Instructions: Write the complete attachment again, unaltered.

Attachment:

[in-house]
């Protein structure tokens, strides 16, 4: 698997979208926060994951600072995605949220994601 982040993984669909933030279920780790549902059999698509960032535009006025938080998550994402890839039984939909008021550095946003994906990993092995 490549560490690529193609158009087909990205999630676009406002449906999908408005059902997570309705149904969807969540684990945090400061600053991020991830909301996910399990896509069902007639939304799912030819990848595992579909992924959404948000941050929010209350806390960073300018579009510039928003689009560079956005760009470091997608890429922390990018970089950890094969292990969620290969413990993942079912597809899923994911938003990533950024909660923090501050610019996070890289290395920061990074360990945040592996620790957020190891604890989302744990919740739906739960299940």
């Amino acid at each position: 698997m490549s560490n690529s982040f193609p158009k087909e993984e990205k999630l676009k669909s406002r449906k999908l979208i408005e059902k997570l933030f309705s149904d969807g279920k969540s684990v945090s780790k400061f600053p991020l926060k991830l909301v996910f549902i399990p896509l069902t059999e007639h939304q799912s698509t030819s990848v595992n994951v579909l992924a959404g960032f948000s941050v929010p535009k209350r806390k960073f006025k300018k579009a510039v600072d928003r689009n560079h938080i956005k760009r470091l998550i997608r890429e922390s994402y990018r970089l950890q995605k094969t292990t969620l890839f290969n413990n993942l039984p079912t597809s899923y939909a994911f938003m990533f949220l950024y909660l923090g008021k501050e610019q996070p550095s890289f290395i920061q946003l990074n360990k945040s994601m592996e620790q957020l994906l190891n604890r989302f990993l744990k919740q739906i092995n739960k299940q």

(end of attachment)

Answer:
[in-house]
């Protein structure tokens, strides 16, 4: 698997979208926060994951600072995605949220994601 982040993984669909933030279920780790549902059999698509960032535009006025938080998550994402890839039984939909008021550095946003994906990993092995 490549560490690529193609158009087909990205999630676009406002449906999908408005059902997570309705149904969807969540684990945090400061600053991020991830909301996910399990896509069902007639939304799912030819990848595992579909992924959404948000941050929010209350806390960073300018579009510039928003689009560079956005760009470091997608890429922390990018970089950890094969292990969620290969413990993942079912597809899923994911938003990533950024909660923090501050610019996070890289290395920061990074360990945040592996620790957020190891604890989302744990919740739906739960299940």
């Amino acid at each position: 698997m490549s560490n690529s982040f193609p158009k087909e993984e990205k999630l676009k669909s406002r449906k999908l979208i408005e059902k997570l933030f309705s149904d969807g279920k969540s684990v945090s780790k400061f600053p991020l926060k991830l909301v996910f549902i399990p896509l069902t059999e007639h939304q799912s698509t030819s990848v595992n994951v579909l992924a959404g960032f948000s941050v929010p535009k209350r806390k960073f006025k300018k579009a510039v600072d928003r689009n560079h938080i956005k760009r470091l998550i997608r890429e922390s994402y990018r970089l950890q995605k094969t292990t969620l890839f290969n413990n993942l039984p079912t597809s899923y939909a994911f938003m990533f949220l950024y909660l923090g008021k501050e610019q996070p550095s890289f290395i920061q946003l990074n360990k945040s994601m592996e620790q957020l994906l190891n604890r989302f990993l744990k919740q739906i092995n739960k299940q």